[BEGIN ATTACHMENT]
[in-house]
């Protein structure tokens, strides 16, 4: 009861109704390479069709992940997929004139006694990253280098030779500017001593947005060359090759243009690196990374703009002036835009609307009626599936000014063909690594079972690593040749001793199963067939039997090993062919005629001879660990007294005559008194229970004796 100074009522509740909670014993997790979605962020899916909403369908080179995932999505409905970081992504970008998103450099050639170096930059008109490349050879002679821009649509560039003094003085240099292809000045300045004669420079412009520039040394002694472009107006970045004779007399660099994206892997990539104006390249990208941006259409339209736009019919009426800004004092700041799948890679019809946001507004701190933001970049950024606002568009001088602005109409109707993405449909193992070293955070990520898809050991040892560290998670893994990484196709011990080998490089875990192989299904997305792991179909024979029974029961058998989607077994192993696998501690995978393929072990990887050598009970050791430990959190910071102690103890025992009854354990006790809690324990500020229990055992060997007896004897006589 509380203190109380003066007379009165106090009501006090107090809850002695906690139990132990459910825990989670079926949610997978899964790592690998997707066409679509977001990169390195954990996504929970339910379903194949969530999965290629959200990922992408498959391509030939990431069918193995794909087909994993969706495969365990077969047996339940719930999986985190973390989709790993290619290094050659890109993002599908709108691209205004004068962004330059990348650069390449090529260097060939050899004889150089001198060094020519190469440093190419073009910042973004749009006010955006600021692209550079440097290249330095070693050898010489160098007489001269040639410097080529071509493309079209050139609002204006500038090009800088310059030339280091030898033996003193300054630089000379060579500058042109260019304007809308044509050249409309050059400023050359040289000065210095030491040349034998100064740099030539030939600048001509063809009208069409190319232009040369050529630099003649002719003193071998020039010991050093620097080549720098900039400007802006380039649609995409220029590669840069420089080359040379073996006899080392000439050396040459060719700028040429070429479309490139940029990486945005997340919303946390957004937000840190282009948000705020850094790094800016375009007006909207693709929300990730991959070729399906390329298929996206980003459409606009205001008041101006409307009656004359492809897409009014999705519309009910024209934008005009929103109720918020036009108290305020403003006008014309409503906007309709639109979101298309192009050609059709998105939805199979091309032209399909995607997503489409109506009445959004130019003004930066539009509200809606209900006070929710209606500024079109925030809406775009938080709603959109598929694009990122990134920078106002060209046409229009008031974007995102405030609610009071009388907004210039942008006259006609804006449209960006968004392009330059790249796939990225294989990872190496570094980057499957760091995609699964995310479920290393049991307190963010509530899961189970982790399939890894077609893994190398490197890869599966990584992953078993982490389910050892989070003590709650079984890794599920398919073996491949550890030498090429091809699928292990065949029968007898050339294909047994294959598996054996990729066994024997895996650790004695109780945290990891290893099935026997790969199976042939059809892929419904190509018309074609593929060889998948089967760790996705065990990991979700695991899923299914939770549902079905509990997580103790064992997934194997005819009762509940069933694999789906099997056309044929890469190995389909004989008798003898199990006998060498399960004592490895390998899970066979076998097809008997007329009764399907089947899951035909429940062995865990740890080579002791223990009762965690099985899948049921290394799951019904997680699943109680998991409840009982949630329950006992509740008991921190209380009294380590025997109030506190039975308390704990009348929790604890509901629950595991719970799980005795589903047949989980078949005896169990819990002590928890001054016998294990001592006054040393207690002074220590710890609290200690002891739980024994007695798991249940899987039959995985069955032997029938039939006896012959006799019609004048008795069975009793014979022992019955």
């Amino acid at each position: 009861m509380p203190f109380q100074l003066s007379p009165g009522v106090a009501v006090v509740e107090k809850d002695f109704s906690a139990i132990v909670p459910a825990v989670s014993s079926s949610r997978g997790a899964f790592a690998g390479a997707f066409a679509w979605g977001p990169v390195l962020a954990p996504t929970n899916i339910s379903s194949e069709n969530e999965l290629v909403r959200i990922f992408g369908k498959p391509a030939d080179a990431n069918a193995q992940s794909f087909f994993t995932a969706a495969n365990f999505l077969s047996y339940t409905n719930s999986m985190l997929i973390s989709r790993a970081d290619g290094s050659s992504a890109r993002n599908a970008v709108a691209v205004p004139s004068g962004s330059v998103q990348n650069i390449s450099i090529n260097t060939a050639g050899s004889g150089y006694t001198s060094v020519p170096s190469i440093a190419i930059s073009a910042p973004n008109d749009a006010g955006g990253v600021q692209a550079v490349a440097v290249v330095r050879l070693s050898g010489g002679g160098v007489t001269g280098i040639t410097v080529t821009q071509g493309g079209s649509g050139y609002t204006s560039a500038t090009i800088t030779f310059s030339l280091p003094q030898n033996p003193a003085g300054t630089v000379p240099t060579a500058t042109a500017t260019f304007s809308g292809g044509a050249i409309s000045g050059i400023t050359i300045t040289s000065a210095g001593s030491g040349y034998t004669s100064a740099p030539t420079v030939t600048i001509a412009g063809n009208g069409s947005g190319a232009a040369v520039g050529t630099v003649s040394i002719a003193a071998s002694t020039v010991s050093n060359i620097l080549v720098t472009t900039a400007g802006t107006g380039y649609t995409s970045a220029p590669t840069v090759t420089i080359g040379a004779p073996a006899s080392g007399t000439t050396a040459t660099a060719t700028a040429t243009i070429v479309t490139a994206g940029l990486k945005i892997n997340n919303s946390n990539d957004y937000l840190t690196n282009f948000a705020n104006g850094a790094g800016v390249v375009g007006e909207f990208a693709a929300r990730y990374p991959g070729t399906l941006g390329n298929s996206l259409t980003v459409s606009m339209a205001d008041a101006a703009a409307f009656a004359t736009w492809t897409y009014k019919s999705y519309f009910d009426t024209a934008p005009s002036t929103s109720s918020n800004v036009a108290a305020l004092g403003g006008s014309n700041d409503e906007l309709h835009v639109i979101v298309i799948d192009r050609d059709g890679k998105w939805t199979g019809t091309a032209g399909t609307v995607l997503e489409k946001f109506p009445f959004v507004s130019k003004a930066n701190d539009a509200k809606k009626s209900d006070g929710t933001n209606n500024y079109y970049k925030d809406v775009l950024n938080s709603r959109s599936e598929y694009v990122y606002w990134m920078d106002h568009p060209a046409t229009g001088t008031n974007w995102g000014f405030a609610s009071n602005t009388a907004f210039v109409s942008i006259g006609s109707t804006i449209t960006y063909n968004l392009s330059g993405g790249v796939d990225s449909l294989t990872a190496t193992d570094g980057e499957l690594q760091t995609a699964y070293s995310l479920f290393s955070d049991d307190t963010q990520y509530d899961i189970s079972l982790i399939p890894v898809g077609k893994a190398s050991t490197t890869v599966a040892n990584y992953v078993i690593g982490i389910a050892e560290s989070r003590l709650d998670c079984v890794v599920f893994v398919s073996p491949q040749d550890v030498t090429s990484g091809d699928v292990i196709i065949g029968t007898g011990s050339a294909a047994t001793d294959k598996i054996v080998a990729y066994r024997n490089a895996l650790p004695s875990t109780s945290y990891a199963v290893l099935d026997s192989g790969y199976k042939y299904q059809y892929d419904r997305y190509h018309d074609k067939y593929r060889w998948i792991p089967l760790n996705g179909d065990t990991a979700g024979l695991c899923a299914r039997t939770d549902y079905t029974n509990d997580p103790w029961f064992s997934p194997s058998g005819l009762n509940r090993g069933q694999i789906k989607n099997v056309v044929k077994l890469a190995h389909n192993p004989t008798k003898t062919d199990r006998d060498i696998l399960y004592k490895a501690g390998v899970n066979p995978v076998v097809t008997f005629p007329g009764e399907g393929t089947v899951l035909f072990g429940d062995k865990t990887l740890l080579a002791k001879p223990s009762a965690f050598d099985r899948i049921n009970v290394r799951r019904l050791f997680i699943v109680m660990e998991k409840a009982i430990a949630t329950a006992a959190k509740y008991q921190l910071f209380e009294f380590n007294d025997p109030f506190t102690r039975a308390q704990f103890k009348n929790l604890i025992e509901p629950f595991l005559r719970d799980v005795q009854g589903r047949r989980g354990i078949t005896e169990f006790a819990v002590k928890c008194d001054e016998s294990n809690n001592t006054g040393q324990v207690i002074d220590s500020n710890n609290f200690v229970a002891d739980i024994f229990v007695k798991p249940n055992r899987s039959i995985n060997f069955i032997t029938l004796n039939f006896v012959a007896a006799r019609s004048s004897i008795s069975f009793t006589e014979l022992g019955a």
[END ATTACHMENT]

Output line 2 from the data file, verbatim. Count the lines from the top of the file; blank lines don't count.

């Protein structure tokens, strides 16, 4: 009861109704390479069709992940997929004139006694990253280098030779500017001593947005060359090759243009690196990374703009002036835009609307009626599936000014063909690594079972690593040749001793199963067939039997090993062919005629001879660990007294005559008194229970004796 100074009522509740909670014993997790979605962020899916909403369908080179995932999505409905970081992504970008998103450099050639170096930059008109490349050879002679821009649509560039003094003085240099292809000045300045004669420079412009520039040394002694472009107006970045004779007399660099994206892997990539104006390249990208941006259409339209736009019919009426800004004092700041799948890679019809946001507004701190933001970049950024606002568009001088602005109409109707993405449909193992070293955070990520898809050991040892560290998670893994990484196709011990080998490089875990192989299904997305792991179909024979029974029961058998989607077994192993696998501690995978393929072990990887050598009970050791430990959190910071102690103890025992009854354990006790809690324990500020229990055992060997007896004897006589 509380203190109380003066007379009165106090009501006090107090809850002695906690139990132990459910825990989670079926949610997978899964790592690998997707066409679509977001990169390195954990996504929970339910379903194949969530999965290629959200990922992408498959391509030939990431069918193995794909087909994993969706495969365990077969047996339940719930999986985190973390989709790993290619290094050659890109993002599908709108691209205004004068962004330059990348650069390449090529260097060939050899004889150089001198060094020519190469440093190419073009910042973004749009006010955006600021692209550079440097290249330095070693050898010489160098007489001269040639410097080529071509493309079209050139609002204006500038090009800088310059030339280091030898033996003193300054630089000379060579500058042109260019304007809308044509050249409309050059400023050359040289000065210095030491040349034998100064740099030539030939600048001509063809009208069409190319232009040369050529630099003649002719003193071998020039010991050093620097080549720098900039400007802006380039649609995409220029590669840069420089080359040379073996006899080392000439050396040459060719700028040429070429479309490139940029990486945005997340919303946390957004937000840190282009948000705020850094790094800016375009007006909207693709929300990730991959070729399906390329298929996206980003459409606009205001008041101006409307009656004359492809897409009014999705519309009910024209934008005009929103109720918020036009108290305020403003006008014309409503906007309709639109979101298309192009050609059709998105939805199979091309032209399909995607997503489409109506009445959004130019003004930066539009509200809606209900006070929710209606500024079109925030809406775009938080709603959109598929694009990122990134920078106002060209046409229009008031974007995102405030609610009071009388907004210039942008006259006609804006449209960006968004392009330059790249796939990225294989990872190496570094980057499957760091995609699964995310479920290393049991307190963010509530899961189970982790399939890894077609893994190398490197890869599966990584992953078993982490389910050892989070003590709650079984890794599920398919073996491949550890030498090429091809699928292990065949029968007898050339294909047994294959598996054996990729066994024997895996650790004695109780945290990891290893099935026997790969199976042939059809892929419904190509018309074609593929060889998948089967760790996705065990990991979700695991899923299914939770549902079905509990997580103790064992997934194997005819009762509940069933694999789906099997056309044929890469190995389909004989008798003898199990006998060498399960004592490895390998899970066979076998097809008997007329009764399907089947899951035909429940062995865990740890080579002791223990009762965690099985899948049921290394799951019904997680699943109680998991409840009982949630329950006992509740008991921190209380009294380590025997109030506190039975308390704990009348929790604890509901629950595991719970799980005795589903047949989980078949005896169990819990002590928890001054016998294990001592006054040393207690002074220590710890609290200690002891739980024994007695798991249940899987039959995985069955032997029938039939006896012959006799019609004048008795069975009793014979022992019955």